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Difference between Docker Image and Container?

Docker is open-source, virtualization software designed to ease specific application development. It is based on PaaS (platform-as-a-service) products model aimed at isolating virtualized environments to deploy, build, and test applications that are usually incompatible or not meant to work with the current OS.

The software in itself is fairly easy to master but the terminology related to cocker can be quite baffling at times. As docker creates novel craze in virtualization, terms like images, images, containers, Dockerfiles, and volumes will need to be mastered.

It is a good idea to try to understand the basic roles of these entities. It will speed up learning on how you can work with them. One of the things many users stumble upon is the difference between a Docker image and a container.

This brief wiki will explain how the two differ, and also how they relate. Read more to find out.

What is a Docker Image?


A Docker image is non-changeable file containing libraries, source code, tools and other files needed to run applications.

Due to their read-only characteristics, docker images are also referred to as snapshots. The snapshots represent application and it's VE (virtual environment) at a given point of time. It is this consistency that makes Docker one of the most touted virtualization applications ever. The ability to stamp time allows developers to experiment and test apps in various conditions.

'Images' may mean pictures in traditional sense but when docker is under the radar, 'images' become copies of an entire system in one, movable file. Because images but templates, you cannot run or execute them. But what you can do is use those templates and build a container on top of it. Container will ultimately be running images. Every time you create a container, it creates a writable layer right on top of an unchangeable image. This is it, you can now modify it the way you want.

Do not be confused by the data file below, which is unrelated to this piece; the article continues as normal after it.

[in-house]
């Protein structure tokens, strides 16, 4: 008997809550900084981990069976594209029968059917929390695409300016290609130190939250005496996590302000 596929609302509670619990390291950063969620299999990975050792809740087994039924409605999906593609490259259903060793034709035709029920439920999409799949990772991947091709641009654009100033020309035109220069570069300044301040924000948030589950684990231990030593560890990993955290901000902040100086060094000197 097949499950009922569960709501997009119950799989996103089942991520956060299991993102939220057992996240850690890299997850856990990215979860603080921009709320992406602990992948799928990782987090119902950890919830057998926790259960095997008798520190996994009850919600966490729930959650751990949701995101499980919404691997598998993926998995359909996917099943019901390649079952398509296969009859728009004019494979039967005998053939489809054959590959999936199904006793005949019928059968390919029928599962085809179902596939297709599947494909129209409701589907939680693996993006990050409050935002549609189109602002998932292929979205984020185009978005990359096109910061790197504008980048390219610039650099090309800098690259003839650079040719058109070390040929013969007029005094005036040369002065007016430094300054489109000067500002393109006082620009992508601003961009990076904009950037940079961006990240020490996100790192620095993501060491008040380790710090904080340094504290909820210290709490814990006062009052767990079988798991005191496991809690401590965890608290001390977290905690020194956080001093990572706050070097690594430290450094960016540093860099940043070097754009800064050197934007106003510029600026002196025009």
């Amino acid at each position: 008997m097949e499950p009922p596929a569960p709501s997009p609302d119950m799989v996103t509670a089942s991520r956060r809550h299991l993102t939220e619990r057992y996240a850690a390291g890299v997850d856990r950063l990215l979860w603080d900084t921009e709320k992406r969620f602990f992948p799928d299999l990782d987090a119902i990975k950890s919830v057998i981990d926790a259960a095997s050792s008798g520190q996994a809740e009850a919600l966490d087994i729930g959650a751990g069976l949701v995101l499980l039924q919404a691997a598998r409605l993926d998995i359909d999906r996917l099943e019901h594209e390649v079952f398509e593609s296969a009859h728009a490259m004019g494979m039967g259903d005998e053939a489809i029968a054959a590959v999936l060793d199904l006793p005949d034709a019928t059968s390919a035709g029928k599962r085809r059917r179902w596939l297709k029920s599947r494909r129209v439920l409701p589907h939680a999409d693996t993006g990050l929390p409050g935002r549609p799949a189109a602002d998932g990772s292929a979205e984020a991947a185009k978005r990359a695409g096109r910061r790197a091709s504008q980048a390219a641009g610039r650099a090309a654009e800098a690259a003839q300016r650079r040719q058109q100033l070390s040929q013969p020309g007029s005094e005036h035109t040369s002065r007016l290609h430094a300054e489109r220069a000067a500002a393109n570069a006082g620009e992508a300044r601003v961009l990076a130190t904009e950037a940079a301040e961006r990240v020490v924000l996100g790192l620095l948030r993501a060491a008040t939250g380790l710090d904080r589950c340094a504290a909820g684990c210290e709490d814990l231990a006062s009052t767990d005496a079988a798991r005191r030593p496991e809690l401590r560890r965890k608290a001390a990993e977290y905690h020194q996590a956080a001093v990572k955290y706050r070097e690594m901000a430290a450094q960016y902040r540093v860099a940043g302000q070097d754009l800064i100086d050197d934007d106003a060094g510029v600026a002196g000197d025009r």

Docker Container


Docker container is nothing but an environment virtualized during run-time to allow users to isolate applications from the system underpinning it. These containers are compact, portable units in which you can start up an application quickly and easily.

A notable feature is the addition of standardized computing environment that runs inside the container at all times. Having this computing region is essential because it ensures that applications continue running the way they should ideally be running. Apart from facilitating computing, it also simplifies sharing among teammates.

As docker containers are entirely autonomous, they render essential service components by providing strong isolation, thereby ensuring containers don't interfere with one another, or with the server wherein they have been configured.  As per Docker claims, the units have the strongest isolation capability in the industry existing today.

Containers are different than Virtual Machine that they deploy a different level of virtualization. Unlike VMs where virtualization takes place in the hardware, containers are virtualized in the app layer. It is often called the OS-level virtualization and its only downside is, both host and guest OS needs to be alike. Yet, however, they can make use of one machine, partition its kernel, virtualize the operating system and run isolated processes as if the fellow OS never existed.


Difference between Docker Image and Container?


Docker is a platform that runs each and every application segregated and securely by the use of kernel containerization feature. It is a highly efficient and lightweight platform in terms of resources it uses. It uses the host underlying kernel containerization feature rather than creating its own hypervisor.

Docker Image is a set of files which has no state, whereas Docker Container is the instantiation of Docker Image. In other words, Docker Container is the run time instance of images.

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